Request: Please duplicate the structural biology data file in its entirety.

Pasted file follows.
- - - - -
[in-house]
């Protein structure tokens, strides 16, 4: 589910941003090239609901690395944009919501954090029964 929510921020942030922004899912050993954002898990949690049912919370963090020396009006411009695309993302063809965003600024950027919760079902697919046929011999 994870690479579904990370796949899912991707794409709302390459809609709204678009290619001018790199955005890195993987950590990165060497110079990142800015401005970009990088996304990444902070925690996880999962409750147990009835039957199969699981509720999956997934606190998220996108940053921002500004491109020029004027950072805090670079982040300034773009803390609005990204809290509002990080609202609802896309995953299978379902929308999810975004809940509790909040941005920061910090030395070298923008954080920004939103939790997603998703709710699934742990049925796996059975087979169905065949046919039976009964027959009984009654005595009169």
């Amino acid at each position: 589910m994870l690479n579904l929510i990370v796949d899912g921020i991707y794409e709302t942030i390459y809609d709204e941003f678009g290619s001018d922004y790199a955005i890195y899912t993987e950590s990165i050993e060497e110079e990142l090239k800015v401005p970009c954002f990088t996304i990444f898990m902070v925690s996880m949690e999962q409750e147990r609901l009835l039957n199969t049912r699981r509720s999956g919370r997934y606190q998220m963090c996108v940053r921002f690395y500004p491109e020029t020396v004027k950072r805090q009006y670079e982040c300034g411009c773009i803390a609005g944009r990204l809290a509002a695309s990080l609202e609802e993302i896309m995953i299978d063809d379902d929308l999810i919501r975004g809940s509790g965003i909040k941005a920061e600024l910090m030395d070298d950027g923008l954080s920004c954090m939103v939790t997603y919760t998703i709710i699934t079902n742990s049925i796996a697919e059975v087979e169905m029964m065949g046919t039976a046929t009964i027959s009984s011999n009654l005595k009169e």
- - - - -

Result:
[in-house]
């Protein structure tokens, strides 16, 4: 589910941003090239609901690395944009919501954090029964 929510921020942030922004899912050993954002898990949690049912919370963090020396009006411009695309993302063809965003600024950027919760079902697919046929011999 994870690479579904990370796949899912991707794409709302390459809609709204678009290619001018790199955005890195993987950590990165060497110079990142800015401005970009990088996304990444902070925690996880999962409750147990009835039957199969699981509720999956997934606190998220996108940053921002500004491109020029004027950072805090670079982040300034773009803390609005990204809290509002990080609202609802896309995953299978379902929308999810975004809940509790909040941005920061910090030395070298923008954080920004939103939790997603998703709710699934742990049925796996059975087979169905065949046919039976009964027959009984009654005595009169």
């Amino acid at each position: 589910m994870l690479n579904l929510i990370v796949d899912g921020i991707y794409e709302t942030i390459y809609d709204e941003f678009g290619s001018d922004y790199a955005i890195y899912t993987e950590s990165i050993e060497e110079e990142l090239k800015v401005p970009c954002f990088t996304i990444f898990m902070v925690s996880m949690e999962q409750e147990r609901l009835l039957n199969t049912r699981r509720s999956g919370r997934y606190q998220m963090c996108v940053r921002f690395y500004p491109e020029t020396v004027k950072r805090q009006y670079e982040c300034g411009c773009i803390a609005g944009r990204l809290a509002a695309s990080l609202e609802e993302i896309m995953i299978d063809d379902d929308l999810i919501r975004g809940s509790g965003i909040k941005a920061e600024l910090m030395d070298d950027g923008l954080s920004c954090m939103v939790t997603y919760t998703i709710i699934t079902n742990s049925i796996a697919e059975v087979e169905m029964m065949g046919t039976a046929t009964i027959s009984s011999n009654l005595k009169e």